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In symptomatic West syndrome, multiple brain pathologies have been demonstrated as causal factors. Usually the epileptic spasms are intractable and the patients remain in a state of severe intellectual disability. Because adrenocorticotropic hormone (ACTH) is a standard and the most effective therapy for intractable spasms, neuro-immuno-modulatory aspects have been postulated to be involved in the pathogenesis, but details remain unclear. We here present the clinical course of a girl with West syndrome due to neonatal intracerebral hemorrhages secondary to protein C deficiency whose intractable spasms and electroencephalogram (EEG) abnormality improved dramatically after liver transplantation which included tacrolimus administration. Recently, many studies have shown that activation of calcineurin is involved in the enhancement of cortical excitability through the control of GABAergic inhibition. We speculate that tacrolimus, as a calcineurin inhibitor, may have played a role in the improvement of her spasms following liver transplantation by promoting GABAergic inhibition. This is the first report that West syndrome can be improved by tacrolimus.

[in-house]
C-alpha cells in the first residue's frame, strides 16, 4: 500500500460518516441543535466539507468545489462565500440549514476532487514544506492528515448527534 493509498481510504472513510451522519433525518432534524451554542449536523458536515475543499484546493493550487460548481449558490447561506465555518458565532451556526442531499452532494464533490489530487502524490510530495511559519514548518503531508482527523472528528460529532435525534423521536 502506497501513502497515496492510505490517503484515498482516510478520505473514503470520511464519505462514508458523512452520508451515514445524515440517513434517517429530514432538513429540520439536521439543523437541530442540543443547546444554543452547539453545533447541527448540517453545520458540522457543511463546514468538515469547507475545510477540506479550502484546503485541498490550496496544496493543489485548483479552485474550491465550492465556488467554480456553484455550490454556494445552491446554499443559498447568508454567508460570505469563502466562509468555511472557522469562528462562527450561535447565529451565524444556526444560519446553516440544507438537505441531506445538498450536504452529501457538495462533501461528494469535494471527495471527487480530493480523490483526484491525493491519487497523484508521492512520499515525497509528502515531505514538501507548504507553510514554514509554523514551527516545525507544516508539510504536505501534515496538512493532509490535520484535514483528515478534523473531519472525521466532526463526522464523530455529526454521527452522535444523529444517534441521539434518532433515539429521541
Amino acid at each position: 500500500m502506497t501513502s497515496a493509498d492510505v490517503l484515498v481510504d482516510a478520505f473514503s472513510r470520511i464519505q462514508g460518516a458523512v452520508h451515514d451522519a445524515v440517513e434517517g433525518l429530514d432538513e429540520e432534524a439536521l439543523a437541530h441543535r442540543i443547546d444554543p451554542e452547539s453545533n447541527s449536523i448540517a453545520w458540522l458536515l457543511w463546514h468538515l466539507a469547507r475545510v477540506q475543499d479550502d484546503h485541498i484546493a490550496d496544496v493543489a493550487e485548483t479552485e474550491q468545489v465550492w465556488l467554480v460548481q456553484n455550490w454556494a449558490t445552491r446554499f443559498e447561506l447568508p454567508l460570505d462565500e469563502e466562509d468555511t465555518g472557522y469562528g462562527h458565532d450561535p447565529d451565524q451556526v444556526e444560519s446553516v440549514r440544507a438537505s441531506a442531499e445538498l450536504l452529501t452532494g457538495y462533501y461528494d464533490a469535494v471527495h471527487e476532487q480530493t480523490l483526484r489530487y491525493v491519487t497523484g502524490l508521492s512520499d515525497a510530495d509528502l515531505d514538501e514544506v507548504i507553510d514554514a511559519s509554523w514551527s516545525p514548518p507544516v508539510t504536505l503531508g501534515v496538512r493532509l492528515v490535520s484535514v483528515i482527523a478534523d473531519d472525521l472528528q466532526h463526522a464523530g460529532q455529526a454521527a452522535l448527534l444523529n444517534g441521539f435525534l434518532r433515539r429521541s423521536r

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Kasai, M., Matsunami, M., Terashima, H., Fukuda, A., Kasahara, M., & Kubota, M. (2018). Improvement of Symptomatic West Syndrome in a Child with Protein C Deficiency following Liver Transplantation. Journal of the International Child Neurology Association, 1(1). Retrieved from